Westfield City Council approves term limits despite legal concerns


The Westfield City Council on Monday night voted to impose term limits on elected city officials despite concerns from some councilors that the decison could result in lawsuits being filed against the city.

The council voted 5-2 in favor of the ordinance proposed by Councilor Troy Patton. The ordinance limits the mayor and city council members to two consecutive four-year terms and the clerk-treasurer to three consecutive four-year terms.

“I think there’s a lot of smart people in Westfield, and I think it’s good to have different opinions and to get the public more engaged in local community and politics,” Patton said.

The requirements are scheduled to take effect with elected terms beginning in January 2024, according to the ordinance. Time in office before 2024 would not count toward the term limits.

Council members Joe Edwards, Scott Frei, Jake Gilbert, Mike Johns and Patton voted in favor of the ordinance, while Cindy Spoljaric and Scott Willis voted against it.

“I think it’s a good way to get the old roosters out of the henhouse, and I think we need to do that,” Edwards said. “It’s not natural selection, but it’s a way that you can shift your leadership.”

Both Spoljaric and Willis said they support term limits, but they worry about the legality of the ordinance and fear the city will face lawsuits and increased attorney fees. Willis noted that the Indiana State Board of Elections told the city, “One, you can’t do it, and two, you will get sued.”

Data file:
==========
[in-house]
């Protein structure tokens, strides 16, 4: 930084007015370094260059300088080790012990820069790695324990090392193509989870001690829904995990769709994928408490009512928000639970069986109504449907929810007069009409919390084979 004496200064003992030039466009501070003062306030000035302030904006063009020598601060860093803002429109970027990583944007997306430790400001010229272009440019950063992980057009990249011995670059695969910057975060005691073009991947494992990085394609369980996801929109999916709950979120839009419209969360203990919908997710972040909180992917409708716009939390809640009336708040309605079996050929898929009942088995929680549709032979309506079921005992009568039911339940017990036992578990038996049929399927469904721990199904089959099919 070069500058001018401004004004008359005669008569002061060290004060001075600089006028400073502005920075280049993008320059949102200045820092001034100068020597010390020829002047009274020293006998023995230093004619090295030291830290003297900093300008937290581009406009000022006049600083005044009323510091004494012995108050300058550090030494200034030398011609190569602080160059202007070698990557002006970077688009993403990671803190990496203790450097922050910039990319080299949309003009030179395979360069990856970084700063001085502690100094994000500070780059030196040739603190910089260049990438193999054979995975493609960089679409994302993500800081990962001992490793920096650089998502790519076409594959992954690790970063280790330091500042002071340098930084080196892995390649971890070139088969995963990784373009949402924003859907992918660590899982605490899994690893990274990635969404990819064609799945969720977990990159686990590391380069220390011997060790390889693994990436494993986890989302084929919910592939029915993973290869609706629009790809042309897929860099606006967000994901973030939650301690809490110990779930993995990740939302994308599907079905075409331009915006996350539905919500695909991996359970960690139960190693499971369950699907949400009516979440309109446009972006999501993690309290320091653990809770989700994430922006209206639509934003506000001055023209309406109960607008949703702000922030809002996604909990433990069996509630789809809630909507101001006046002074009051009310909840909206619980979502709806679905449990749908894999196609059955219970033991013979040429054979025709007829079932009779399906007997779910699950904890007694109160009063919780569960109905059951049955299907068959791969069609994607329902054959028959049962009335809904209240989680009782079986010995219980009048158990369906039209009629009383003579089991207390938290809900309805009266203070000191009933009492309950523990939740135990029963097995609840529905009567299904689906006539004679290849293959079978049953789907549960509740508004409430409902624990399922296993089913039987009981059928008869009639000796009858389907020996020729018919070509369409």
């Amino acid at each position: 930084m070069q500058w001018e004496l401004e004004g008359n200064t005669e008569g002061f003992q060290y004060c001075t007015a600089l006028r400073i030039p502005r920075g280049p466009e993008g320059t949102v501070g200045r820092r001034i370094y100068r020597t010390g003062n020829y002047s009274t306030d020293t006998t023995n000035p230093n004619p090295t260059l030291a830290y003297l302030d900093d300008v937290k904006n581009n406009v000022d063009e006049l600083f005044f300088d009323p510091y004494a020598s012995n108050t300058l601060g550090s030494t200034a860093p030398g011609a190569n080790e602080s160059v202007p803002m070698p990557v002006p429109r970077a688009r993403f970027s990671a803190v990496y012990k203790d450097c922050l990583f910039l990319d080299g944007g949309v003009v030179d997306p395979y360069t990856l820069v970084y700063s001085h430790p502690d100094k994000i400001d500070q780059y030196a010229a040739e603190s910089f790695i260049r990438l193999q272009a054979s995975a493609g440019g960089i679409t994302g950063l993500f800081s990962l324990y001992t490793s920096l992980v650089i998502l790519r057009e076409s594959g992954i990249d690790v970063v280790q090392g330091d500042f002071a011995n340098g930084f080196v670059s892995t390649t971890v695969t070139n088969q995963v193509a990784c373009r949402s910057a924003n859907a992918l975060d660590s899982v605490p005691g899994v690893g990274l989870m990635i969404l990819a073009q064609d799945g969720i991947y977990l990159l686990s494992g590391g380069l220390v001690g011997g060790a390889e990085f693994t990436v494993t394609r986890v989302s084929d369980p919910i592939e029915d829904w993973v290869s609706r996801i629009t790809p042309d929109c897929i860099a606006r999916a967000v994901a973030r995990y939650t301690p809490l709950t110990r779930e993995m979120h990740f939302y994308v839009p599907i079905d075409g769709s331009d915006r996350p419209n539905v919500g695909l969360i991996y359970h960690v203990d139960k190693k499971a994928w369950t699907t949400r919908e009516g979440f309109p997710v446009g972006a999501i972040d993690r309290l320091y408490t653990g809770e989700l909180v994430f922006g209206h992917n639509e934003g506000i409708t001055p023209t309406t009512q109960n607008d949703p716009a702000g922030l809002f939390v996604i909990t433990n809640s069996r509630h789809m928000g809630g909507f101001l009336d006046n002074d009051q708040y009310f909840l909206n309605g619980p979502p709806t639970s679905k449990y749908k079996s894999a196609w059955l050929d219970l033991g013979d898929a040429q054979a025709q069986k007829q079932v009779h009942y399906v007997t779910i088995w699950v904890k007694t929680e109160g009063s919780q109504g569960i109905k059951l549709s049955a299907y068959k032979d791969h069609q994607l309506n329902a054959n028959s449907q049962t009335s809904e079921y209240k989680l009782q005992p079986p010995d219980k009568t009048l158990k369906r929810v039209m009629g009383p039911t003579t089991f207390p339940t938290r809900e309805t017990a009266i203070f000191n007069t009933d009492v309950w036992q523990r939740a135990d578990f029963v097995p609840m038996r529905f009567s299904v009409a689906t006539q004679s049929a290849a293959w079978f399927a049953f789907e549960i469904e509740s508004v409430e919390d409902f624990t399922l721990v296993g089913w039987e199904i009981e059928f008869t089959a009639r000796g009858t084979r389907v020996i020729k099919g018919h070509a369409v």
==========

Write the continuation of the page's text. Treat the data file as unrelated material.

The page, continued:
“I just see this being full of landmines that we’re going to have to navigate, and from a fiscal conservative standpoint, I don’t think this is a good use of taxpayer dollars to fight something that we’re being told by people who run the elections board that we can’t do it,” Willis said.

City attorney Manny Herceg, who works with the Indianapolis office of Taft Stettinius & Hollister LLP, told the council he does not think Westfield’s term limits ordinance passes “legal muster” and eventually will be overturned in court.

“I think, ultimately, it would be a significant enough issue that would make it to the Supreme Court,” Herceg said.

However, the majority of councilors were willing to risk whatever fallout comes from the decision.

“Our founding fathers bet their lives on what they believed in, so I think we should do whatever we believe is right,” Johns said.

Westfield Mayor Andy Cook was elected in 2008. In October, Cook said he thinks term limits are “worth much thought, not at a city council’s whim.”

Cook has not publicly announced if he plans to run for a fifth term in 2023. Clerk-treasurer Cindy Gossard was appointed in 2001 and has been elected to five terms since 2003.

Five members of the Westfield City Council—Frei, Gilbert, Johns, Patton and Willis are serving their first terms. Spoljaric is serving her fourth term on the council, while Edwards is in his third. All seven seats on the council will be on the ballot in next year’s municipal election.

Gilbert and Willis announced this year they will run for mayor in 2023. Edwards and Spoljaric do not plan to run for reelection.